Harrison County upgrades 911 phone system
CADIZ — A new phone system for the Harrison County Sheriff’s Department is expected to provide residents better service when they are in need.
At a meeting Wednesday, commissioners approved a $13,569 Next Generation 911 phone system and training that will expand service and also make call response easier. The system will be installed March 26 and will be provided through General Dynamics Information Technology.
Sheriff Joe Meyers said residents will not notice a significant difference when making calls, but the new system will be a big help to those responding to calls when an emergency happens within the county.
“Our phone and recording system is pretty much obsolete now because we need to go to polycom phones,” Meyers said. “This will be a great asset to have for the sheriff’s office. Calls will be routed much better. It will also allow the calls and radio traffic to be recorded for any future needs we might have. It is a necessary upgrade. What’s going to be nice is if we get that call over across the (county) border, we’re going to be able to transfer that call with that map and send it to them. So, that’s going to be a big help to us.”
Meyers said that he also had a chance to see Caroll County’s NG911 phone system to see what he should expect.
“Carroll County has their system put in and running. They had some issues at first, but they are having their 911 calls come in now,” Meyers said. “I’m excited. Everything is on track finally, and now we will be able to have ours up and running soon. It will be a change and we will have to learn some new stuff, but it is for the best. This will make things easier on everyone in the county once we learn how everything goes.”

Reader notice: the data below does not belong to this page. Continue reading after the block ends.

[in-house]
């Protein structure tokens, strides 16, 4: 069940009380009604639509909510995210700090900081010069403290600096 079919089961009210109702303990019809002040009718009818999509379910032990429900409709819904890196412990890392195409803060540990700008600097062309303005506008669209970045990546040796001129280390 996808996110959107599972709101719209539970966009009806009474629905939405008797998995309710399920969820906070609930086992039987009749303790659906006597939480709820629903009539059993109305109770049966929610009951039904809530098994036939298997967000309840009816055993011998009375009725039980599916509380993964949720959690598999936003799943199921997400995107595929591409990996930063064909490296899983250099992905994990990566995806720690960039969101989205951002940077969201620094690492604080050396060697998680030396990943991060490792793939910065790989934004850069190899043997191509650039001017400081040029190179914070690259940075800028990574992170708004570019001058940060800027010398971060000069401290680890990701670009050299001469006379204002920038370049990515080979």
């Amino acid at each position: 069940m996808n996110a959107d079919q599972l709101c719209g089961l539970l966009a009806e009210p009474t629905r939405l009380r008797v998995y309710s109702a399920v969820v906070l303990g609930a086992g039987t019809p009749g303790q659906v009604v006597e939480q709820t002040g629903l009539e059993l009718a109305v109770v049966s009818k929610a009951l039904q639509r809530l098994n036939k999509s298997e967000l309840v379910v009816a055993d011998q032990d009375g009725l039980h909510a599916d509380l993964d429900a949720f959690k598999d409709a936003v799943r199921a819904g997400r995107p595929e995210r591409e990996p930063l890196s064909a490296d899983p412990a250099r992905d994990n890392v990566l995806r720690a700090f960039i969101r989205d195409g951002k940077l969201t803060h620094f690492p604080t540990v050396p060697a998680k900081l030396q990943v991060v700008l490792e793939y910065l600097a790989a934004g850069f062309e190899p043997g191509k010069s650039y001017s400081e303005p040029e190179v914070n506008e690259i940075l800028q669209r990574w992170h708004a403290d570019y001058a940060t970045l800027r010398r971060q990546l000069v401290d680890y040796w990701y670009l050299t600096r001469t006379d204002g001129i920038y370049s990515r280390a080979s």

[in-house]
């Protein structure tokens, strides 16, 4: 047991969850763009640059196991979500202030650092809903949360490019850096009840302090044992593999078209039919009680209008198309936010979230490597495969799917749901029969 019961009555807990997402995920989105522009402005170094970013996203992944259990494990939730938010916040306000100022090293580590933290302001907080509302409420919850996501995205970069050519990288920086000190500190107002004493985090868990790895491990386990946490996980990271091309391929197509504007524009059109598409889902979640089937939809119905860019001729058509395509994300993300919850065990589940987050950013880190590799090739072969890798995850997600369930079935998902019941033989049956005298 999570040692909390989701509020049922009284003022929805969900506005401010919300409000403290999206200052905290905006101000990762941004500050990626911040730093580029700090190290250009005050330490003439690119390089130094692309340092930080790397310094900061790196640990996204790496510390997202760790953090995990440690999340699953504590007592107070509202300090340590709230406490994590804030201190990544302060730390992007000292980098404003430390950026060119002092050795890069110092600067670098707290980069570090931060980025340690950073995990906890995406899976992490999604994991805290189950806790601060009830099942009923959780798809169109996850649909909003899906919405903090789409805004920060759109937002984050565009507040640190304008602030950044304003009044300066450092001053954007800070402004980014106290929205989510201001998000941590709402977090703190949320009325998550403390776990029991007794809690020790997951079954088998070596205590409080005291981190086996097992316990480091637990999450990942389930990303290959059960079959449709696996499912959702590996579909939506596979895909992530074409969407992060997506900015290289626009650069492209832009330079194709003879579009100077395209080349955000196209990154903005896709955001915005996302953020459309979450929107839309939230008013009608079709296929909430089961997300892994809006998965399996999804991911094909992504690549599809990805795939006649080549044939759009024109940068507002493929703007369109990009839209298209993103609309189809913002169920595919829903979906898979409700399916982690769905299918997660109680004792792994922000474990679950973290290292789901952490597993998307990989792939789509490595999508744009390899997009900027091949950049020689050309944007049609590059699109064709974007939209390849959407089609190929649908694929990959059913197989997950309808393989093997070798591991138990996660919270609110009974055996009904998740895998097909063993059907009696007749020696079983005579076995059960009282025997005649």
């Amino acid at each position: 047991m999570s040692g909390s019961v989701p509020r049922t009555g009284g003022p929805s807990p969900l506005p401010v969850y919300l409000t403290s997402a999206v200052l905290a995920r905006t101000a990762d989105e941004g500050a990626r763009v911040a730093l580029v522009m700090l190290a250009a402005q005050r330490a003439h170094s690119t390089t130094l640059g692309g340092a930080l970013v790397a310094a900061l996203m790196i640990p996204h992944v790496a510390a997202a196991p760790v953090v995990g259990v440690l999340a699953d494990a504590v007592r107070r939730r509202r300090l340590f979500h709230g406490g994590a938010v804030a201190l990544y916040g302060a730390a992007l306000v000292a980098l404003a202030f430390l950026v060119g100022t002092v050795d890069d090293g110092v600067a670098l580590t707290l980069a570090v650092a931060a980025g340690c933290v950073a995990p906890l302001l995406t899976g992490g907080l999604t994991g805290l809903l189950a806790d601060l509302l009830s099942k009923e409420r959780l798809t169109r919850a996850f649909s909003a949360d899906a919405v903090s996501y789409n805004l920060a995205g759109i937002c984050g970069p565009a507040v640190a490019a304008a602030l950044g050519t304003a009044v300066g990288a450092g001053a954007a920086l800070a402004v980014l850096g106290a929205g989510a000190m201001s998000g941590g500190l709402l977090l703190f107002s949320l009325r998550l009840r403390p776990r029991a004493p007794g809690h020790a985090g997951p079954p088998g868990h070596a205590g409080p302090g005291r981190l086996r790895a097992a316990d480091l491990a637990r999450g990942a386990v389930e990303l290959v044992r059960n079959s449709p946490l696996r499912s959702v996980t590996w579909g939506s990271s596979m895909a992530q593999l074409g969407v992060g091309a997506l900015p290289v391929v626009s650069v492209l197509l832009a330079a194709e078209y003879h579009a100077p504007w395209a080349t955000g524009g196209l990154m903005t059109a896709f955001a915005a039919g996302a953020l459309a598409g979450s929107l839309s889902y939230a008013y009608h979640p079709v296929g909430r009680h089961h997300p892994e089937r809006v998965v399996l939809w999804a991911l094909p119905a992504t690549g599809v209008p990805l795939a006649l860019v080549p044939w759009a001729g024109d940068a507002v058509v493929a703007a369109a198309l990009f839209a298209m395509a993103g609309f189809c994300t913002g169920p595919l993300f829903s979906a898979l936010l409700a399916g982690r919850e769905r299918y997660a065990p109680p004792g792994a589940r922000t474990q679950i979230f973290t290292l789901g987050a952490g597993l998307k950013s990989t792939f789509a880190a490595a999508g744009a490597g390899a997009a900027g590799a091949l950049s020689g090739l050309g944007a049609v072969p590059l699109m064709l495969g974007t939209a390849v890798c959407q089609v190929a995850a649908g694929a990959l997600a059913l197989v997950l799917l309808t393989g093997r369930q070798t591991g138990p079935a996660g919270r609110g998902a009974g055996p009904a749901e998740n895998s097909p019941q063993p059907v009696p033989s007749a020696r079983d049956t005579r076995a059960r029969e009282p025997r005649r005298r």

According to the National 911 Program, the success and reliability of 911 will be greatly improved with the implementation of NG911. The system will improve the ability to help manage call overload, natural disasters and transferring of 911 calls and proper jurisdictional responses based on location tracking. Most 911 systems were built using analog rather than digital technologies, and public safety answering points (PSAPs) across the country need to be upgraded to a digital or Internet Protocol (IP)-based 911 system, commonly referred to as the NG911 system. Data from the National 911 Program show that most places in the United States have implemented or are planning on using NG911 except for six states including West Virginia. The Ohio 911 Program Office is encouraging all Buckeye State counties to make the switch to NG911.
The next Harrison County Board of Commissioners meeting will be at 10 a.m. Wednesday at the courthouse in Cadiz.